Employee Motivation 2


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Employee Motivation 2

  1. 1. Chapter Objectives <ul><li>Explain the motivational lessons taught by Maslow’s theory and Herzberg’s theory. </li></ul><ul><li>Explain how job enrichment can be used to enhance the motivating potential of jobs. </li></ul><ul><li>Describe the motivational processes in expectancy theory and goal-setting theory. </li></ul><ul><li>Distinguish extrinsic reward from intrinsic rewards and list four rules for administering extrinsic rewards effectively. </li></ul>
  2. 2. Chapter Objectives (cont’d) <ul><li>Explain how open-book management and self-managed teams promote employee participation. </li></ul><ul><li>Discuss how companies are striving to motivate employees with quality-of-life programs. </li></ul>
  3. 3. Motivation Theories <ul><li>Motivation </li></ul><ul><ul><li>The psychological process that gives behavior purpose and direction. </li></ul></ul><ul><li>Theories of Motivation </li></ul><ul><ul><li>Maslow’s needs hierarchy theory </li></ul></ul><ul><ul><li>Herzberg’s two-factor theory </li></ul></ul><ul><ul><li>Job enrichment theory </li></ul></ul><ul><ul><li>Expectancy theory </li></ul></ul><ul><ul><li>Goal-setting theory </li></ul></ul>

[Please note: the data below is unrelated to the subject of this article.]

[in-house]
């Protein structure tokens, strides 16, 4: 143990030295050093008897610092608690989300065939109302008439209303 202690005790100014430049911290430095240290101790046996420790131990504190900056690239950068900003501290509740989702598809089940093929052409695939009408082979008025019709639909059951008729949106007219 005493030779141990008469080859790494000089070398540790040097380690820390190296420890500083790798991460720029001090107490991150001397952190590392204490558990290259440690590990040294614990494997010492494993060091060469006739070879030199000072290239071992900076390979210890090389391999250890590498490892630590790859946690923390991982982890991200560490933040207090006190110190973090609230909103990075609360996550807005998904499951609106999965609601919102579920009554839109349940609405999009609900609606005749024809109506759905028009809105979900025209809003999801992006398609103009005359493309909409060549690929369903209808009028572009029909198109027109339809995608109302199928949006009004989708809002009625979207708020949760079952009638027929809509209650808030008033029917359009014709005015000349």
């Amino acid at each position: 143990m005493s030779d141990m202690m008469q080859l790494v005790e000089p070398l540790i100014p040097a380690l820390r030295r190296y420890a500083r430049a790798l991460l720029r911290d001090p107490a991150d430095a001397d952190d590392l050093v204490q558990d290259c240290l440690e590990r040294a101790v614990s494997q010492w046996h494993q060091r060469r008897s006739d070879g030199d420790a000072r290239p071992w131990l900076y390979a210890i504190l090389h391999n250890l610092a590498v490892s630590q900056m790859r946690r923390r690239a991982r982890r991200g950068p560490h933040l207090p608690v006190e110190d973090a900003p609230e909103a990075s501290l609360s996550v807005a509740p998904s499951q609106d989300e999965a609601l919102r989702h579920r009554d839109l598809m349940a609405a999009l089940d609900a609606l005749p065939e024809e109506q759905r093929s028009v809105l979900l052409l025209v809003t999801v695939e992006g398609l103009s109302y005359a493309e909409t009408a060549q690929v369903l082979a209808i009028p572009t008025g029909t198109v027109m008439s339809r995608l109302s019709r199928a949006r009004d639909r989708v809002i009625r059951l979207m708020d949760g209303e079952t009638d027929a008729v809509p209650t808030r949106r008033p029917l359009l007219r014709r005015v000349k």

4. 4. Figure 11.1 Individual Motivation and Job Performance
  5. 5. Motivation Theories (cont’d) <ul><li>Maslow’s Needs Hierarchy Theory </li></ul><ul><ul><li>People have needs, and when one need is relatively fulfilled, other emerge in predictable sequence to take its place. </li></ul></ul><ul><li>Maslow’s hierarchy of needs: </li></ul><ul><ul><li>Physiological needs: food, water, sleep, and sex. </li></ul></ul><ul><ul><li>Safety needs: safety from the elements and enemies. </li></ul></ul><ul><ul><li>Love needs: desire for love, affection, and belonging. </li></ul></ul><ul><ul><li>Esteem needs: self-perception as a worthwhile person. </li></ul></ul><ul><ul><li>Self-actualization: becoming all that one can become. </li></ul></ul>
  6. 6. Motivation Theories (cont’d) <ul><li>The Self-Actualizing Manager </li></ul><ul><ul><li>Has warmth, closeness, and sympathy. </li></ul></ul><ul><ul><li>Recognizes and shares negative information and feelings. </li></ul></ul><ul><ul><li>Exhibits trust, openness, and candor. </li></ul></ul><ul><ul><li>Does not achieve goals by power, deception, or manipulation. </li></ul></ul><ul><ul><li>Does not project own feelings, motivations, or blame onto others. </li></ul></ul><ul><ul><li>Does not limit horizons; uses and develops body, mind, and senses. </li></ul></ul><ul><ul><li>Is not rationalistic; can think in unconventional ways. </li></ul></ul><ul><ul><li>Is not conforming; regulates behavior from within. </li></ul></ul>